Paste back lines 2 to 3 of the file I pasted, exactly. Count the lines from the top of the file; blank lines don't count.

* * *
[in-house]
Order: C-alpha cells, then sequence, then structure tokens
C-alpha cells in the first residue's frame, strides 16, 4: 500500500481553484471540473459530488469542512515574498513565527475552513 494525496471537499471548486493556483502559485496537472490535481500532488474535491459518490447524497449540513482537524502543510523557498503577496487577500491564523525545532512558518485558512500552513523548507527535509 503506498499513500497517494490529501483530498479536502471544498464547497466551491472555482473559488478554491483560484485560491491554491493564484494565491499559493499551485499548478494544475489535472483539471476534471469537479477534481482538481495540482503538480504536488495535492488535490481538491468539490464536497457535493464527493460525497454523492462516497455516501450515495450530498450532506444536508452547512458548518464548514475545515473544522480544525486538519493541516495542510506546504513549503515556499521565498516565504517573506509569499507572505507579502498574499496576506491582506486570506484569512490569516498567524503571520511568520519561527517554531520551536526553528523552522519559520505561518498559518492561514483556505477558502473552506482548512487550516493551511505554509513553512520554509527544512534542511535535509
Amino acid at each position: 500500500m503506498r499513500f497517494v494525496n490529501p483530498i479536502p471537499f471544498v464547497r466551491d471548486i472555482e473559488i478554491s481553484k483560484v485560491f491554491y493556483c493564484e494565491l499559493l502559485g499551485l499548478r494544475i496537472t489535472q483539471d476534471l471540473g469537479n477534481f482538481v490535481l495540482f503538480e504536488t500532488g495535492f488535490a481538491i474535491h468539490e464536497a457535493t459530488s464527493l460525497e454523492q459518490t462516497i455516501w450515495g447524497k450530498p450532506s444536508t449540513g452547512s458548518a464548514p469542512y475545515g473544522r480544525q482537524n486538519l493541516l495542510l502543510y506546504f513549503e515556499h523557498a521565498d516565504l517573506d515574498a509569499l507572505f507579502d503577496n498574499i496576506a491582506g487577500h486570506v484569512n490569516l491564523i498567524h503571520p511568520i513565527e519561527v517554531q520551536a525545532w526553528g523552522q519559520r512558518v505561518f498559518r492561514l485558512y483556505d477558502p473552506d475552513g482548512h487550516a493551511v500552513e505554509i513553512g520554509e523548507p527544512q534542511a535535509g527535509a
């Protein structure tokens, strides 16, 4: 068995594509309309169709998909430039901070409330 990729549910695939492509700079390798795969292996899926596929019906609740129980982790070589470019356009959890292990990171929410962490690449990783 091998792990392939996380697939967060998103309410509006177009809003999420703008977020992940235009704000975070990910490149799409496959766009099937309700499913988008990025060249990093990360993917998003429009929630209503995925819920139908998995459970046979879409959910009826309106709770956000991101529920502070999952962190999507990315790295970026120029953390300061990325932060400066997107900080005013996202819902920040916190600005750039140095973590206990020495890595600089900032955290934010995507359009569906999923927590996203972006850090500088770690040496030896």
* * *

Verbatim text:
Order: C-alpha cells, then sequence, then structure tokens
C-alpha cells in the first residue's frame, strides 16, 4: 500500500481553484471540473459530488469542512515574498513565527475552513 494525496471537499471548486493556483502559485496537472490535481500532488474535491459518490447524497449540513482537524502543510523557498503577496487577500491564523525545532512558518485558512500552513523548507527535509 503506498499513500497517494490529501483530498479536502471544498464547497466551491472555482473559488478554491483560484485560491491554491493564484494565491499559493499551485499548478494544475489535472483539471476534471469537479477534481482538481495540482503538480504536488495535492488535490481538491468539490464536497457535493464527493460525497454523492462516497455516501450515495450530498450532506444536508452547512458548518464548514475545515473544522480544525486538519493541516495542510506546504513549503515556499521565498516565504517573506509569499507572505507579502498574499496576506491582506486570506484569512490569516498567524503571520511568520519561527517554531520551536526553528523552522519559520505561518498559518492561514483556505477558502473552506482548512487550516493551511505554509513553512520554509527544512534542511535535509